PORT CHARLOTTE — The fact that left-hander David Price was officially named the Rays' opening day starter Tuesday surprised no one.
After all, Price is the reigning AL Cy Young runnerup who won 19 games last season and started the All-Star Game. Still, Price was honored, saying it's "pretty big," and hopes it's the first of many.
And right-hander James Shields, who started the past three openers, was the first to congratulate Price, saying it was well-deserved.
"I want to be No. 1, there's no doubt, everybody does," Shields said. "But (Price) earned it, just like I earned it, when I got it. I'm happy for him. This guy had an unbelievable year last year. He's one of the best pitchers in the game."
Manager Joe Maddon said tabbing Price, 25, for the April 1 opener against the Orioles was an easy decision, "the right thing to do," based on what he accomplished last season. Shields will pitch next, with Maddon still sorting out how to slot right-handers Wade Davis, Jeff Niemann and Jeremy Hellickson.
But no matter how the rotation is lined up, Maddon feels fortunate to have a starting five so young, talented and durable, a big reason why the Rays feel they can compete with the best in the American League East.
"You have to have that in order to be good, you have to have a very good starting rotation," Maddon said. "A lot of teams might have three guys they like, some may have four. But to have five that you like is very unusual. …
"There's a comfort knowing that every night you put your starting pitching vs. theirs, you've got a pretty good chance of winning tonight."
Said third baseman Evan Longoria: "I'd match them up against anybody."
It starts with Price (19-6, 2.70 ERA last season), the ace, who said this spring he wants to be "the best pitcher in baseball, period." And though he said it wouldn't matter to him if he started the first or fifth day, he appreciated the opportunity. "Only one guy gets it off each staff each year, so it's a very big honor," he said.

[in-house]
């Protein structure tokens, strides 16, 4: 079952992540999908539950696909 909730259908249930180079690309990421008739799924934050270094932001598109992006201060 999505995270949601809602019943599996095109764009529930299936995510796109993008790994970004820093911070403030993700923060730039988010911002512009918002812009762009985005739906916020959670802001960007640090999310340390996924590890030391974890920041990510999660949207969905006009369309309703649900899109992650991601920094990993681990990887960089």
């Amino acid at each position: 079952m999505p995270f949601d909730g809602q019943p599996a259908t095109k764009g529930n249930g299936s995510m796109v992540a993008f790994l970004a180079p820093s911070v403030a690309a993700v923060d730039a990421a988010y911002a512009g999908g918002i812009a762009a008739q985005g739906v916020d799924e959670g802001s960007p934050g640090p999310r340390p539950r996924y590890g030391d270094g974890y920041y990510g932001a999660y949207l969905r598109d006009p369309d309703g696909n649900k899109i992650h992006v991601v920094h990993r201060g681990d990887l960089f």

There's the elder statesman/leader in Shields, 29, a workhorse who became the first Ray to pitch 200 or more innings in four consecutive seasons. He didn't have the kind of season he wanted in 2010, with career highs in ERA (5.18) and homers (34), but Maddon feels he's primed for a bounceback year.
Then there's "the three silent partners," as Maddon calls Niemann, Davis and Hellickson. "They're all pretty much cut from the same non-verbal cloth, they show up and do their job," Maddon said. "They don't even want to attract any attention to themselves and they like it."
Maddon said the fact all five starters were drafted by the Rays and came up in their system is unique, as is the fact that they all can throw some pretty good curveballs. The goal of them combining for 1,000 innings is attainable, with veteran Johnny Damon saying they have some special potential.
"It's something that you're hoping you can look back and say, 'Wow,' " Damon said. "You've got five guys going out there that are all good, and you want them to be put in that class that, say, the Phillies are right now or what Boston has right now, what the Braves had. It's exciting."